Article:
Tournaments offer an opportunity for a child to observe many other children that are also in Taekwon-Do. Some children will be more advanced and others will be less advanced. Sometimes a long-term friendship can be made with someone your child will meet at a tournament. It can also be a real bonding experience for your child with other students from your child s own school.

Why select a traditional Taekwon-Do dojang?
In traditional Taekwon-Do, children compete only with themselves. Traditional Taekwon-Do stresses learning about inner peace, being calm, quiet and self-confident. Competitive dojangs cultivate the win/lose mentality of children s activities. If a parent wants their child to be competitive in Taekwon-Do, as well as football, baseball, soccer and other Western sports, Taekwon-Do tournaments are available to students in traditional dojangs and the competition dojangs. However, if a child is attending a dojang that requires participating in officiated tournaments, then it will no longer be a choice. There is always an unofficial competition in any traditional dojang between a student and himself or herself because the focus of traditional training is introspective and is on self-improvement.
How can I keep my child interested in lessons long enough for them to be of value?
It is important to know about the difficulty many children might experience when they begin martial arts training. If you have ever taken lessons yourself, you may not be aware of just how demanding Taekwon-Do can be for children and adults. Taekwon-Do requires high energy, concentration and commitment.

After your child has been attending a few months, expect to notice improvements in self-control, self-discipline, and increased attention span and ability to concentrate, and an increase in focus and commitment. Many parents also notice improvements in their child s patience, understanding, self-confidence and respect for others.

Almost everyone, adults as well as children, feel frustration, anger and disappointment during the first several sessions in Taekwon-Do. Children may think there is something wrong with them and that they are the only one having difficulty. Students are not very open about what they feel in class and supportive parents can help their children by talking about what they are feeling in class. It is important for children to learn that almost everyone, including adults that begin Taekwon-Do, feel frustrated, overwhelmed and disappointed at first. Many people do not break a board on their first try.

Being a supportive parent and talking with your child about class experiences will be fun for you and will let your child know that you are interested. A supportive parent removes all obstacles in the child s path to getting to lessons. Obstacles include a long trip to class, leaving for lessons hungry and putting conditions on attending class. If you use lessons as leverage to motivate your child to do chores or unpleasant tasks, your child quickly will stop going to lessons. Never use Taekwon-Do as leverage or bargaining with your child about attending class. Remove obstacles from them arriving at class.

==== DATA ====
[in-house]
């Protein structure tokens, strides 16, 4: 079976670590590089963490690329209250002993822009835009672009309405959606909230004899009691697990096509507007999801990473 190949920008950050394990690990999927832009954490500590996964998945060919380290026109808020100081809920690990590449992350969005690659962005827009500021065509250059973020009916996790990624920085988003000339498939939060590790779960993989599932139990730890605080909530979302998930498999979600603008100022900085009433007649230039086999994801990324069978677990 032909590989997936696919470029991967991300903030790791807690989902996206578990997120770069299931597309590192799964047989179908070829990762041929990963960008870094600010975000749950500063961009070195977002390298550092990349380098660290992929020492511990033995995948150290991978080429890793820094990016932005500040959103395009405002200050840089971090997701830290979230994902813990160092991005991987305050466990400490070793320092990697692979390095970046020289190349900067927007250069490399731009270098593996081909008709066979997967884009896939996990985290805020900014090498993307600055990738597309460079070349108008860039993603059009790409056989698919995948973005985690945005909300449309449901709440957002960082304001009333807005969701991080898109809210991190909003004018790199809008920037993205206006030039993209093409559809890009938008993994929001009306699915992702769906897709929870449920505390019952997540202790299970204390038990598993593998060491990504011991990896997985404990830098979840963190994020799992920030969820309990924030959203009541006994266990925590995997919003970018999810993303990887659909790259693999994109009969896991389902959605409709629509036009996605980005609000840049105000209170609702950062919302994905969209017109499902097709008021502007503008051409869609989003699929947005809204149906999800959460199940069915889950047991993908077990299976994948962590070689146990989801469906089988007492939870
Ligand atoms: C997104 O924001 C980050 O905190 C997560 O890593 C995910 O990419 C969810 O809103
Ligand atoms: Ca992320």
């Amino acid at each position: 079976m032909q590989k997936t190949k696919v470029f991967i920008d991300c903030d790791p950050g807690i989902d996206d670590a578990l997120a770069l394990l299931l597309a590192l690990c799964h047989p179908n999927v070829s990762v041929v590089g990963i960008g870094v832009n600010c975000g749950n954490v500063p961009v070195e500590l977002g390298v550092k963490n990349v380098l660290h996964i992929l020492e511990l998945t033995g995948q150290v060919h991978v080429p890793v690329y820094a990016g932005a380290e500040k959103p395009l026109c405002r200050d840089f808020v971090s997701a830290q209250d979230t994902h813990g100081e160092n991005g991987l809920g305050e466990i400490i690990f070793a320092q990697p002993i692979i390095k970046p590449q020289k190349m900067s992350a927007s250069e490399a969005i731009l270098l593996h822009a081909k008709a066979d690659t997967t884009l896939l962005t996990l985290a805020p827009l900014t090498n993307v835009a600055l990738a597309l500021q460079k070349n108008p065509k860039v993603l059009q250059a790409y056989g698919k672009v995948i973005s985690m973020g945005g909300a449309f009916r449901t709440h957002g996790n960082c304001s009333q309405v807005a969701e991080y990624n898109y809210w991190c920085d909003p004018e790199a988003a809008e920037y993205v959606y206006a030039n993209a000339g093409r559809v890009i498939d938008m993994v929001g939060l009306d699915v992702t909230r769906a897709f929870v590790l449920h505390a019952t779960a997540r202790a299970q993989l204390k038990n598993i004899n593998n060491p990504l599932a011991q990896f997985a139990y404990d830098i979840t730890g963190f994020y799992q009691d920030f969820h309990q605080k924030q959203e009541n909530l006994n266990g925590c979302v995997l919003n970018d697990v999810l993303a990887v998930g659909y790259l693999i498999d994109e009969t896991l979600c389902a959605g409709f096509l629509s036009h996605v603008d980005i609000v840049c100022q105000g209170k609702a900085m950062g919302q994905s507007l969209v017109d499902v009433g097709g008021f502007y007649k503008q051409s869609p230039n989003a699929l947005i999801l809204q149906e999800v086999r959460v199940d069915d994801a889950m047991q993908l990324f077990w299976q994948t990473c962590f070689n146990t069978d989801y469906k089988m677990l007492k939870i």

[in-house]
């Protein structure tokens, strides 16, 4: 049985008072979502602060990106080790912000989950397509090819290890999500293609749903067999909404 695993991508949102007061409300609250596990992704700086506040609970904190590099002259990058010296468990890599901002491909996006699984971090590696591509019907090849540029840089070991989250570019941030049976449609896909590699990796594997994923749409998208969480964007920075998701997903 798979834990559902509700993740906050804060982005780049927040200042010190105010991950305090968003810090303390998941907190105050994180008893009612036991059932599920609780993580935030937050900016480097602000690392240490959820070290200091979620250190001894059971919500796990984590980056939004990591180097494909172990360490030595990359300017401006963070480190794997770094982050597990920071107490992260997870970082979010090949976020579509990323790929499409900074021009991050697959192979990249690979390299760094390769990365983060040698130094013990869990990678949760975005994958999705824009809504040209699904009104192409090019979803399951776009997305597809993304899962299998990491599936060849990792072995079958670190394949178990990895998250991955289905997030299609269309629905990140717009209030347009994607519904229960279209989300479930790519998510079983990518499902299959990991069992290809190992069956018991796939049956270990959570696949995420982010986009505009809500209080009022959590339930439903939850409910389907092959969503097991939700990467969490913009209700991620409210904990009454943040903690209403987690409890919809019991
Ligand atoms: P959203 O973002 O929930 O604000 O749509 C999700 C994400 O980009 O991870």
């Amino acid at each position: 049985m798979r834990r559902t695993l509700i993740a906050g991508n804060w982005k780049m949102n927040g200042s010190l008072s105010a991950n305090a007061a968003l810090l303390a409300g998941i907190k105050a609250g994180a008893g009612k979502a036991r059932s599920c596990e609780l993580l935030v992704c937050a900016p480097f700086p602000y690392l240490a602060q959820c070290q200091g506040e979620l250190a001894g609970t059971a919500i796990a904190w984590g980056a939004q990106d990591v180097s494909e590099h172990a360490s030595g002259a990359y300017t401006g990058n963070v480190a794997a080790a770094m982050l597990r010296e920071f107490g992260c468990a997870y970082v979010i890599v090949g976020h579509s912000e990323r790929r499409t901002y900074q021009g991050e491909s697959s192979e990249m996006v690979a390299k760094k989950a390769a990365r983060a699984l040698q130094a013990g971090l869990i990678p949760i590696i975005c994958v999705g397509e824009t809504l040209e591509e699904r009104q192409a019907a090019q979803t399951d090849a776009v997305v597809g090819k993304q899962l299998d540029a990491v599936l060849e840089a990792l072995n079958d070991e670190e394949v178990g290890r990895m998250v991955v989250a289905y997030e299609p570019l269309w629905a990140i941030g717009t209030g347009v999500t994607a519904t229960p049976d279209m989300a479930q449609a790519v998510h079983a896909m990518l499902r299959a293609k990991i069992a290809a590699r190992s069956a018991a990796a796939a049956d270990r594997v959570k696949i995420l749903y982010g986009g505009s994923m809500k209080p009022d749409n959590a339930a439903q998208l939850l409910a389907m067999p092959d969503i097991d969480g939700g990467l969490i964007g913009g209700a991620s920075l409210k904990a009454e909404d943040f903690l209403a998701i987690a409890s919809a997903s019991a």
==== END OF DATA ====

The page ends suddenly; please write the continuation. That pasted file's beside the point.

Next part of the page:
What do you do when your child wants to quit after only a few weeks of lessons?
If your child watches movies and television shows with exciting martial art action scenes, when they probably are very thrilled with the opportunity to learn Taekwon-Do. It sure looks easy in the movies, television and video games! The excitement of attending a real Taekwon-Do dojang diminishes quickly when faced with the demanding mental and physical exercises the instructor will have them do. If a child begins class with an unrealistic fascination with martial arts, after a few classes, the child may need to find a new reason for going to Taekwon-Do. Speak to the instructor on how to motivate your child in a more appropriate manner.

For those that train for many months, the successes and achievements during each class will replace the novelty and excitement of emulating the action heroes and video game characters. Over several months of attending

the dojang regularly, your child will be able to accomplish many of the things that once seemed impossible to do at the beginning.

Are there differences in Taekwon-Do styles?
Yes! The newer styles of Taekwon-Do emphasize flexibility in the lower body over the upper body. This is because the emphasis in newer styles is competing in organized tournaments. Older, traditional styles of Taekwon-Do (International Taekwon-Do Federation, of which we are a part of), as well as other Korean martial arts, remain focused on traditional training. While lower body flexibility is important in these styles, a natural balance between the upper body and lower body flexibility is practiced. Jumping kicks are taught to reduce the need for high level kicking and flexibility.

The objective for every parent is to help his or her child have the most rewarding experience in Taekwon-Do possible. Understanding why you child wants to study Taekwon-Do is crucial to keeping your child in the program. Help make your child s experience in Taekwon-Do a positive one that will allow your child to succeed as never before!

By Len Losik, TAEKWONDO Times, November, 2006